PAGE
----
Tim Wu, a Columbia Law professor credited with coining the term "net neutrality," is considering a run for state attorney general.
Net Neutrality Gone, Comments Sections are Next What is Vero and why should you delete it? Google Clips takes pictures you wouldn't. Amazon buys Ring. Waymo takes you for a ride. Google and the Right to Be Forgotten. YouTube brings back Logan Paul. Google betas Flutter. Facebook and ther death of Little Things. Net Neutrality is officially over - now the real fight begins.
The only face that might be creepier than FCC Chairman Ajit Pai’s stupid mug is the eternally frozen and smiling visage of the Burger King mascot. Now the fast food franchise is taking shots at Pai’s decision to repeal net neutrality as well as his literal giant coffee mug.
The video is awesome. Great job Burger King.
The FCC's plan to gut net neutrality deserves a heated response from the millions of Americans who work and create online every day.
Most communities, even in major cities, only have one provider at best, so there’s absolutely no competition to begin with. Why not start with fixing that first?! In fact, that necessarily needs to be dealt with first before a bone-headed idea like killing net-neutrality.
We must end our reliance on big telecom monopolies and build decentralized, affordable, locally owned internet infrastructure.
Equal access to online information is once again under serious threat. John Oliver encourages internet commenters to voice their displeasure to the FCC by visiting www.gofccyourself.com and clicking "express" to file your comment.
tl;dr: Net neutrality is important and we need to support and protect it.
and the update:
EFF has run a full-page ad in this month's Wired, addressed to the technology industry, under the banner "Your threat model just changed," warning them that the incoming administration has vowed to spy on and deport millions of their fellow Americans on the basis of religion and race, and that they are in grave risk of having their services conscripted to help with this effort. (Trump is also an avowed opponent of net neutrality)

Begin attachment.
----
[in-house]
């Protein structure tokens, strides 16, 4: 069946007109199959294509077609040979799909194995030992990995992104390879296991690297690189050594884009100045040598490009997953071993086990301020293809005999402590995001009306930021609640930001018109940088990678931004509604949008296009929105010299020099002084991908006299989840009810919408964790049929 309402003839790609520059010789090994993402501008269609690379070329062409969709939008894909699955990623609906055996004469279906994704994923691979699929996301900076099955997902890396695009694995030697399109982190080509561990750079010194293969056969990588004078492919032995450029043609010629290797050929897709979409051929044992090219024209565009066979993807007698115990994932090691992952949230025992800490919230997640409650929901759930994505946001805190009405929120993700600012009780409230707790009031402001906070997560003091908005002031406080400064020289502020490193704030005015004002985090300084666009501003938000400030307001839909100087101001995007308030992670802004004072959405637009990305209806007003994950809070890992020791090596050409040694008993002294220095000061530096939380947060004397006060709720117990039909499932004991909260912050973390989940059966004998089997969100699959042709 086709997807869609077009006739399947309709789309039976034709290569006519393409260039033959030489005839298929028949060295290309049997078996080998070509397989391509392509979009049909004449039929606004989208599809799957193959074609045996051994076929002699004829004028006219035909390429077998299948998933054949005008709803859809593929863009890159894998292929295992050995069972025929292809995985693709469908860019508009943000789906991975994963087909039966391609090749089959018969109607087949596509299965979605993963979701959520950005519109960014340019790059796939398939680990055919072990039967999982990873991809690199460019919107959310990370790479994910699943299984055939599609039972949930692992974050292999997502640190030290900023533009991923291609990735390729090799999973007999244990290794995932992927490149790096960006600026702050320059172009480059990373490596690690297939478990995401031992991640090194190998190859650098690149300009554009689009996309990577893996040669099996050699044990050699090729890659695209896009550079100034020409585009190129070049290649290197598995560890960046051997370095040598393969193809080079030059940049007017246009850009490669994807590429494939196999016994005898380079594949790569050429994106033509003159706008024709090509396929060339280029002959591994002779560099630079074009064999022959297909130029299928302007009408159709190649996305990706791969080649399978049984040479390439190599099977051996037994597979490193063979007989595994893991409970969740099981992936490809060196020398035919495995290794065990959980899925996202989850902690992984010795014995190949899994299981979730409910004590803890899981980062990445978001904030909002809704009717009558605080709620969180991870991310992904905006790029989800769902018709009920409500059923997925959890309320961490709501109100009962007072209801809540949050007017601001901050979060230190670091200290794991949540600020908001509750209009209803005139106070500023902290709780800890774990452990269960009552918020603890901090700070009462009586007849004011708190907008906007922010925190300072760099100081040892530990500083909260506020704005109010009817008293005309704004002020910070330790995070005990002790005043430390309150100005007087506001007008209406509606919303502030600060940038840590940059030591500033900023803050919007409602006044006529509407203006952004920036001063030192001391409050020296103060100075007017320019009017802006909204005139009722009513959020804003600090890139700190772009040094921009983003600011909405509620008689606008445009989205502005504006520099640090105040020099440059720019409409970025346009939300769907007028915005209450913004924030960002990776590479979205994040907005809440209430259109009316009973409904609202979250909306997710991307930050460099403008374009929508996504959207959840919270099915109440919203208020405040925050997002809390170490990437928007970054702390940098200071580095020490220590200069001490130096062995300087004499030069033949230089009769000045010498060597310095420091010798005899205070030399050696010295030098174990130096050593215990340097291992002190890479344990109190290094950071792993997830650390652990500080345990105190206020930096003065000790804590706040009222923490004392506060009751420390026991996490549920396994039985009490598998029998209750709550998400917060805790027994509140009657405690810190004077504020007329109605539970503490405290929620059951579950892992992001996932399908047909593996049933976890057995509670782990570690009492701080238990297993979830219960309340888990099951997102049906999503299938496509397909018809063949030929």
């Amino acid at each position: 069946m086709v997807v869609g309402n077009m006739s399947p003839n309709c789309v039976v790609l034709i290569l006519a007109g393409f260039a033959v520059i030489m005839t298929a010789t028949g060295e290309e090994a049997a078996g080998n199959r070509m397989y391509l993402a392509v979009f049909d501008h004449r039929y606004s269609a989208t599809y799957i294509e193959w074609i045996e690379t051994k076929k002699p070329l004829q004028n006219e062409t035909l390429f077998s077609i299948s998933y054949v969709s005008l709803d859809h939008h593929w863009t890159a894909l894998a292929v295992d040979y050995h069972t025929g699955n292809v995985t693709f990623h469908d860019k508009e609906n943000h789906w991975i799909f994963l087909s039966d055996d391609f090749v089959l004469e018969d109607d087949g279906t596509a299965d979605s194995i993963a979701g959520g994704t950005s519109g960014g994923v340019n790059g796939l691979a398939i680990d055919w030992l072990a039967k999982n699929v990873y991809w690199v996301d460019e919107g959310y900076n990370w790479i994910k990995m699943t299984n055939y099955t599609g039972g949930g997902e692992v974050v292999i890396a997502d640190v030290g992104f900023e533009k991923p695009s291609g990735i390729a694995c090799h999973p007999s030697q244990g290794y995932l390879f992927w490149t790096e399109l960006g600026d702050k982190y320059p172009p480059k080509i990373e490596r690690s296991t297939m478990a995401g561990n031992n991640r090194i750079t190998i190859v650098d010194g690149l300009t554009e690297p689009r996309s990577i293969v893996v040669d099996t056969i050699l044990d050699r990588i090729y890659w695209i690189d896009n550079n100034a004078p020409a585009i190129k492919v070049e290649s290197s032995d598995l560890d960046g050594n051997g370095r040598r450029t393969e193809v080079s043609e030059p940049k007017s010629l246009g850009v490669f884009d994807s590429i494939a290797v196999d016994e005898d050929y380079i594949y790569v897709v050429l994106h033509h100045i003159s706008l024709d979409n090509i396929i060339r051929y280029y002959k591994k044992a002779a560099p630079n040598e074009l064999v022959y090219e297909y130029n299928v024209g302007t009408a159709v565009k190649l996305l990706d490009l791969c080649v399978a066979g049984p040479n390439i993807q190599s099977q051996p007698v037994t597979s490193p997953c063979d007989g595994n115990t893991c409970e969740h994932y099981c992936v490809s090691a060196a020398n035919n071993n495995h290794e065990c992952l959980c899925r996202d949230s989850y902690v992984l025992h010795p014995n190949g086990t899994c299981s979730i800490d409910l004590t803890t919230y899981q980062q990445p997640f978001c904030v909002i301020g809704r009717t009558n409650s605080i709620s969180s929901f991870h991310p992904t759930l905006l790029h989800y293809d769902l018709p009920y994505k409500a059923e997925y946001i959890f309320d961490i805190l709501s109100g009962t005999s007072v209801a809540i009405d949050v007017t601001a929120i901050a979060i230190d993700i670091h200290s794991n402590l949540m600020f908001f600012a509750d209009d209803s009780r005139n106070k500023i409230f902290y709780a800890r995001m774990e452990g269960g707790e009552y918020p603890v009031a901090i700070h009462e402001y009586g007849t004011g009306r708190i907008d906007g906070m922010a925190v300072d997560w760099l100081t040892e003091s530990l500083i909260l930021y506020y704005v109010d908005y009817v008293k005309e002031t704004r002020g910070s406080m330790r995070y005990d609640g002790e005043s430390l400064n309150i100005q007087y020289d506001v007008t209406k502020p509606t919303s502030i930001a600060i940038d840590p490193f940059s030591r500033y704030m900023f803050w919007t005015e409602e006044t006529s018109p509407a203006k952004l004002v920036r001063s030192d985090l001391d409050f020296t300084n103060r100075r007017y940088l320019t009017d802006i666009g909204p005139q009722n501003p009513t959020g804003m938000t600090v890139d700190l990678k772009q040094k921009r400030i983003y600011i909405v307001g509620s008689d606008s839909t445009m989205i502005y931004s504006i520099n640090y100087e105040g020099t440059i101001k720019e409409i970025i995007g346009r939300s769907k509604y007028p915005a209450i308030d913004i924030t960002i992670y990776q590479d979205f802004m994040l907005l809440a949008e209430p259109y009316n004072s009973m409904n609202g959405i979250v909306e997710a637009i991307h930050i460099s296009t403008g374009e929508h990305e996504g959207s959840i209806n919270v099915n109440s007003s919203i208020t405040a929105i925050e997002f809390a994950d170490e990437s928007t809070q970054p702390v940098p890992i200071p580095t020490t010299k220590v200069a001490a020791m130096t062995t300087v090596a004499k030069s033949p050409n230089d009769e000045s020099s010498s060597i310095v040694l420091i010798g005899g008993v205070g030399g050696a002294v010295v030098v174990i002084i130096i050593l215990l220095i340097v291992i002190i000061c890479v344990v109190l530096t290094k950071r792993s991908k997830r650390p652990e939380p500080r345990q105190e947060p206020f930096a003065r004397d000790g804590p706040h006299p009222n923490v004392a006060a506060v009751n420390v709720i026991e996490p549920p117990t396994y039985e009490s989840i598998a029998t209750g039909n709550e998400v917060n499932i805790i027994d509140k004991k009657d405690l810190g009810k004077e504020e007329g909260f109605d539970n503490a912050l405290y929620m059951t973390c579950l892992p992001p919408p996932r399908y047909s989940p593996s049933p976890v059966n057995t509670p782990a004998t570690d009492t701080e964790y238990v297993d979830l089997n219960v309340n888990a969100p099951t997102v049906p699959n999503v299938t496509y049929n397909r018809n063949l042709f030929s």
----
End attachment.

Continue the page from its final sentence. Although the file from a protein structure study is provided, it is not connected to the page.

The man who saved net neutrality is stepping aside.
What I’ve found most interesting in many of these debates, including this one, is that though there is occasional discussion of building out additional infrastructure to provide additional capacity, there is generally never discussion of utilizing information theory to improve bandwidth either mathematically or from an engineering perspective. Claude Shannon is rolling in his grave.
Apparently, despite last year’s great “digital switch” in television frequencies from analog to provide additional television capacity and the subsequent auction of the 700MHz spectrum, everyone forgets that engineering additional capacity is often cheaper and easier than just physically building more. Shannon’s original limit is far from a reality, so we know there’s much room for improvement here, particularly because most of the improvement on reaching his limit in the past two decades has come about particularly because of the research in and growth of the mobile communications industry.
Perhaps our leaders could borrow a page from JFK in launching the space race in the 60’s, but instead of focusing on space, they might look at science and mathematics in making our communications infrastructure more robust and guaranteeing free and open internet access to all Americans?